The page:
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Cathari

Cathari

A medieval Christian gnostic heretical sect that flourished in southern France, especially in the Provençal region. One branch of the sect, originating in the region of Albi, gave rise to the name of followers as Albigenses.

As early as the 1100s, a form of dualism that held that Satan was, though a creature of God, an immensely powerful being, appeared in southern France and in the Rhine Valley. Its immediate source may have been beliefs brought back from the Holy Land by crusaders. Within a decade, a more extreme dualism that argued for the existence of Satan prior to the creation of the universe appeared. The dualists in France made common cause with the Bogomil dualists of the southern Balkans and by 1180 had become a significant force in southeastern France and northern Italy. Cathar belief was also strong in Lombardy and the Rhineland. The Roman Catholic Church started a crusade against the Cathars of southern France, centered upon the town of Languedoc. By 1230 the Albigensians were eradicated.

What little we know concerning the Cathar belief and practice derives largely from a Cathar ritual from Provence, recorded in a thirteenth-century manuscript, and from the proceedings of the Roman Catholic inquisitors who ruthlessly persecuted the sect. The group has roots that go back to Manicheanism and origins in the theological problem of the place of good and evil in Christian doctrine. The Cathars believed a dualist concept of two gods or principles. The evil god Satan or Lucifer ruled the material world, which was a purgatorial condition for angels or divine souls imprisoned in flesh after the primal war in heaven. Humans could only recover the divine kingdom through a spiritual rebirth, becoming a vehicle for the Holy Ghost, otherwise death would not bring release. A man who died without such a spiritual rebirth would face reincarnation again and again, in human or animal form.

An interesting modern echo of the Cathari and its doctrine of imprisonment in the flesh through various incarnations is found in the strange claim of a modern British physician Arthur Guirdham that he has verified information that he and a group of other individuals were reincarnations of Cathars who were brutally persecuted in Languedoc, France, during the twelfth century.

Sources:

Birks, Walter. The Treasure of Montsagur: A Study of the Cathar Heresy and the Nature of the Cathar Secret. U.K.: Crucible, 1987.

Guirdham, Arthur. The Cathars and Reincarnation. London: Neville Spearman, 1970.

Lea, H. C. History of the Inquisition in the Middle Ages. 3 vols. New York: Harper and Bros., 1888.

Russell, Jeffrey Burton. Witchcraft in the Middle Ages. Ithaca, N.Y.: Cornell University Press, 1972.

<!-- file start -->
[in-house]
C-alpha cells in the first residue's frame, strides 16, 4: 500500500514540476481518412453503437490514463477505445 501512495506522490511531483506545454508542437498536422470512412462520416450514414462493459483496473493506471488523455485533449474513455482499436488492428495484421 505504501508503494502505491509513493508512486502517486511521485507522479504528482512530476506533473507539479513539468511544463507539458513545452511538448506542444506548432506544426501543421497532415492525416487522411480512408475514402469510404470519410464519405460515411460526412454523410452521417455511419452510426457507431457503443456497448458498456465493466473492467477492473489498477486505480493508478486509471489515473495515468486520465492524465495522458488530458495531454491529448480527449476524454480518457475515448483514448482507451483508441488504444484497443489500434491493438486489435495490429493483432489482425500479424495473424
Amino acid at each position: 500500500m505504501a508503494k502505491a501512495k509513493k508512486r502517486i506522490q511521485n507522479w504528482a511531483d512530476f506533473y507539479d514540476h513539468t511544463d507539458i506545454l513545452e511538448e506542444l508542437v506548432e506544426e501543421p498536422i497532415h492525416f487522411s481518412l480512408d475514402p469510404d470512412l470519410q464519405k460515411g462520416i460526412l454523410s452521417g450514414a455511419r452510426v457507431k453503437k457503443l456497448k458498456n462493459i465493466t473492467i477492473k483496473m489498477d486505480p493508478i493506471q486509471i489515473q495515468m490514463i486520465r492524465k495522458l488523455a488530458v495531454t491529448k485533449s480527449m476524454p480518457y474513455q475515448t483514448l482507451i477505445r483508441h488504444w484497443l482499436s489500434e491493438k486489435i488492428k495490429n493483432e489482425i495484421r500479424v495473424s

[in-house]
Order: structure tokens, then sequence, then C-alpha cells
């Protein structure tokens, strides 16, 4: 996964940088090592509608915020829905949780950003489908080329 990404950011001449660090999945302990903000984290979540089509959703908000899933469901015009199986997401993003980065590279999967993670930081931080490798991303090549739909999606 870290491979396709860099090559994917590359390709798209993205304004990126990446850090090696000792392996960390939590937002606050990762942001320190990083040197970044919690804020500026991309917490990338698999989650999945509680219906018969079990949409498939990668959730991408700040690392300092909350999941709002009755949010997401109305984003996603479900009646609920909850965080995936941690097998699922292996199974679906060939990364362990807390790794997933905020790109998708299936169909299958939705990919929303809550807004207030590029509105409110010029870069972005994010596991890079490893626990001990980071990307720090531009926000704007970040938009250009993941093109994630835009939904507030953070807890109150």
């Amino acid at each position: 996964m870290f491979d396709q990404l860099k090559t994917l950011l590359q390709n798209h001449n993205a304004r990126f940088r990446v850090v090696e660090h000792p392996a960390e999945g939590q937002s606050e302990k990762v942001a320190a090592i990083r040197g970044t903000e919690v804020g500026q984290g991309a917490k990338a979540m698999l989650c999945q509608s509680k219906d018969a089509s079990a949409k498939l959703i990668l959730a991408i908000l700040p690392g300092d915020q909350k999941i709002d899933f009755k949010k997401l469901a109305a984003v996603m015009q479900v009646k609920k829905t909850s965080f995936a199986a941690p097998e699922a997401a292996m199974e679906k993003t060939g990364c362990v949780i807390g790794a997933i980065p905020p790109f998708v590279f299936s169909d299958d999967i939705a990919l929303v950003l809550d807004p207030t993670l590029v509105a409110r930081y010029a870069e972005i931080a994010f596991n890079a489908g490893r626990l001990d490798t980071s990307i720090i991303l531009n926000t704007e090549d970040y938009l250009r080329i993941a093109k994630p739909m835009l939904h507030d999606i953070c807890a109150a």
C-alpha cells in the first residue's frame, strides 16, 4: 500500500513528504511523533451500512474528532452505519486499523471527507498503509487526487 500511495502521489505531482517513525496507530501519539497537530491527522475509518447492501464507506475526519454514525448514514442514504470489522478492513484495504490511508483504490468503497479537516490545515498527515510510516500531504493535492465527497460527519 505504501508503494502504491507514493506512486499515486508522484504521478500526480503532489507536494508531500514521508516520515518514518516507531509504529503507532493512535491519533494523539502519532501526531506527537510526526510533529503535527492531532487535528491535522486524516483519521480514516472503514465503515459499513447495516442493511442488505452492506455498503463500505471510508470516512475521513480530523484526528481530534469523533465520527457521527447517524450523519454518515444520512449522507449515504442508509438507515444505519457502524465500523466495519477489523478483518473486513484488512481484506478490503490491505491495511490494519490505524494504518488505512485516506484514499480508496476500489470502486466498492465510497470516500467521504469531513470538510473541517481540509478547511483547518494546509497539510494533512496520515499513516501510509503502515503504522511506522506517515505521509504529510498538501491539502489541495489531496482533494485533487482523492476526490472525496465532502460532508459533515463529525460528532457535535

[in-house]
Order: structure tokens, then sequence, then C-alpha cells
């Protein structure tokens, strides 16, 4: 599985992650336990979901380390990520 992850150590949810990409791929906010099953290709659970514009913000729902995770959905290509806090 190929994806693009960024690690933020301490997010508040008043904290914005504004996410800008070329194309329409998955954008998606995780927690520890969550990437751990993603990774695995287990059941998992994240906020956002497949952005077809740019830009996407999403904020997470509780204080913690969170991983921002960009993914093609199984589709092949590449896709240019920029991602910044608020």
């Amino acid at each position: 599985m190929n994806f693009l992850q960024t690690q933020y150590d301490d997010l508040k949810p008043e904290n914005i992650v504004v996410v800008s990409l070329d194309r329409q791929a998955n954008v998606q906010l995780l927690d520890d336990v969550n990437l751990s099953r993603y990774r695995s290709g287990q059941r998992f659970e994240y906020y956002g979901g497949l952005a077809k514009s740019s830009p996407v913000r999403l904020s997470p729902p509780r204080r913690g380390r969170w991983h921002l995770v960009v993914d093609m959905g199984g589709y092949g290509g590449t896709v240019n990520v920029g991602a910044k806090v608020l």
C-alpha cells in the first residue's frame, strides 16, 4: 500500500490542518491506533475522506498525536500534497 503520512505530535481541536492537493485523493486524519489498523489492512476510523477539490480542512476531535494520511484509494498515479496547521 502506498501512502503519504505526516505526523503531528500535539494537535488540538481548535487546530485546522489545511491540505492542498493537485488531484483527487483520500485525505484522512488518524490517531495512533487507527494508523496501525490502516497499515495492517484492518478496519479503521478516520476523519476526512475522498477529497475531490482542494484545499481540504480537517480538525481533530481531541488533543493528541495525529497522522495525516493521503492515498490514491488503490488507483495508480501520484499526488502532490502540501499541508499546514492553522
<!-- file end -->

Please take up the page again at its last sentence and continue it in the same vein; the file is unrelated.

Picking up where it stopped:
Wakefield, Walter, and Austin P. Evans. Heresies of the High Middle Ages. New York, 1969.

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Cathari

Cathari (kăth´ərī) [Gr.,=pure], name for members of the widespread dualistic religious movement of the Middle Ages. Carried from the Balkans to Western Europe, Catharism flourished in the 12th and 13th cent. as far north as England. It was known by various names and in various forms (see Bogomils; Albigenses). Catharism was descended from Gnosticism and Manichaeism and echoed many of the ideas of Marcion. The Cathari tended to reject not only the outward symbols of the Christian church, such as the sacraments and the hierarchy, but also the basic relationship between God and humanity as taught by orthodox Christianity. Instead, the Cathari believed in a dualistic universe, in which the God of the New Testament, who reigned over spiritual things, was in conflict with the evil god (or Satan), who ruled over matter. Asceticism, absolute surrender of the flesh to the spirit, was to be cultivated as the means to perfection. There were two classes of the Cathari, the believers and the Perfect. The believers passed to the ranks of the Perfect on acceptance of the consolamentum, a sort of sacrament that was a laying on of hands. The Catharist concept of Jesus resembled modalistic monarchianism in the West and adoptionism in the East. Persecution, such as that by the Inquisition, and the efforts of popes like Innocent III destroyed Catharism by the 15th cent.

See J. Madaule, The Albigensian Crusade (tr. 1967); J. R. Strayer, The Albigensian Crusades (1971); S. O'Shea, The Perfect Heresy (2000).

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Cathars

Cathars (Lat., Cathari, from Gk., katharoi, ‘pure ones’). Christian dualist heresy in W. Europe, which, in the 13th–14th cents., was a serious threat to the Catholic Church especially in S. France (see ALBIGENSES) and N. Italy. The origins of the movement are obscure, and although its doctrines were influenced by the Bogomils of Bulgaria, it remains a possibility that its dualism was an independent development or inheritance.

The inner circle of the Cathars were the ‘perfects’, who followed a life of rigorous asceticism and praying the Lord's Prayer. Admission to this circle was by the rite of consolamentum after an arduous probation, but other adherents received it on their deathbed. Those thus ‘consoled’ saw themselves as the only true Christians and denied the title to Catholics.

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Cathar

Cathar a member of a heretical medieval Christian sect which professed a form of Manichaean dualism and sought to achieve great spiritual purity. The name is recorded in English from the mid 17th century, and comes from medieval Latin Cathari (plural), from Greek katharoi ‘the pure’.

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Cathar

Cathar •Cathar

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